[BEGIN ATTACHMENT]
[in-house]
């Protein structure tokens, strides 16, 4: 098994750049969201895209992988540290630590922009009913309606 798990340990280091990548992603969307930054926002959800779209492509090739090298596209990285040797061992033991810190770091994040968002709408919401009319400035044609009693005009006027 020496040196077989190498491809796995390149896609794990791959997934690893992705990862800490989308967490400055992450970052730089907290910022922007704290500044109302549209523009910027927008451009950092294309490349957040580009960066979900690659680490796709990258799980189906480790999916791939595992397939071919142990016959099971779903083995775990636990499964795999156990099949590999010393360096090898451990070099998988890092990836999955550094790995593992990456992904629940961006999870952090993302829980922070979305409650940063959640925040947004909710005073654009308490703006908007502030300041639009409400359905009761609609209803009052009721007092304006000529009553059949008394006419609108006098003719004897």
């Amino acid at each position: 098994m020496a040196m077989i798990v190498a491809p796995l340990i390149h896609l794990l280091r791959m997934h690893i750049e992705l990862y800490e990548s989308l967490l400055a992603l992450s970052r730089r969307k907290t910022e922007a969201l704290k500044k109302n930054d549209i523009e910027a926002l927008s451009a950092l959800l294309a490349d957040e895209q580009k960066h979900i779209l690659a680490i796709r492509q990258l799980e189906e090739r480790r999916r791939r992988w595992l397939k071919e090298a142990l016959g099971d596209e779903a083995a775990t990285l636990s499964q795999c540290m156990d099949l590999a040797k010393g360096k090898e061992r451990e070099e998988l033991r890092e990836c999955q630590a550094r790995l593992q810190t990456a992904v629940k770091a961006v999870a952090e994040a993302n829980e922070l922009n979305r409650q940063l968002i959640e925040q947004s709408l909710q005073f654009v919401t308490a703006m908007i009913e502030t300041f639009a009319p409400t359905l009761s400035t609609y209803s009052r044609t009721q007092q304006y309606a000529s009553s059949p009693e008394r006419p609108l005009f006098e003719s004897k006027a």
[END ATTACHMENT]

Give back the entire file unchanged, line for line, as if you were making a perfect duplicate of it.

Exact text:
[in-house]
């Protein structure tokens, strides 16, 4: 098994750049969201895209992988540290630590922009009913309606 798990340990280091990548992603969307930054926002959800779209492509090739090298596209990285040797061992033991810190770091994040968002709408919401009319400035044609009693005009006027 020496040196077989190498491809796995390149896609794990791959997934690893992705990862800490989308967490400055992450970052730089907290910022922007704290500044109302549209523009910027927008451009950092294309490349957040580009960066979900690659680490796709990258799980189906480790999916791939595992397939071919142990016959099971779903083995775990636990499964795999156990099949590999010393360096090898451990070099998988890092990836999955550094790995593992990456992904629940961006999870952090993302829980922070979305409650940063959640925040947004909710005073654009308490703006908007502030300041639009409400359905009761609609209803009052009721007092304006000529009553059949008394006419609108006098003719004897």
């Amino acid at each position: 098994m020496a040196m077989i798990v190498a491809p796995l340990i390149h896609l794990l280091r791959m997934h690893i750049e992705l990862y800490e990548s989308l967490l400055a992603l992450s970052r730089r969307k907290t910022e922007a969201l704290k500044k109302n930054d549209i523009e910027a926002l927008s451009a950092l959800l294309a490349d957040e895209q580009k960066h979900i779209l690659a680490i796709r492509q990258l799980e189906e090739r480790r999916r791939r992988w595992l397939k071919e090298a142990l016959g099971d596209e779903a083995a775990t990285l636990s499964q795999c540290m156990d099949l590999a040797k010393g360096k090898e061992r451990e070099e998988l033991r890092e990836c999955q630590a550094r790995l593992q810190t990456a992904v629940k770091a961006v999870a952090e994040a993302n829980e922070l922009n979305r409650q940063l968002i959640e925040q947004s709408l909710q005073f654009v919401t308490a703006m908007i009913e502030t300041f639009a009319p409400t359905l009761s400035t609609y209803s009052r044609t009721q007092q304006y309606a000529s009553s059949p009693e008394r006419p609108l005009f006098e003719s004897k006027a």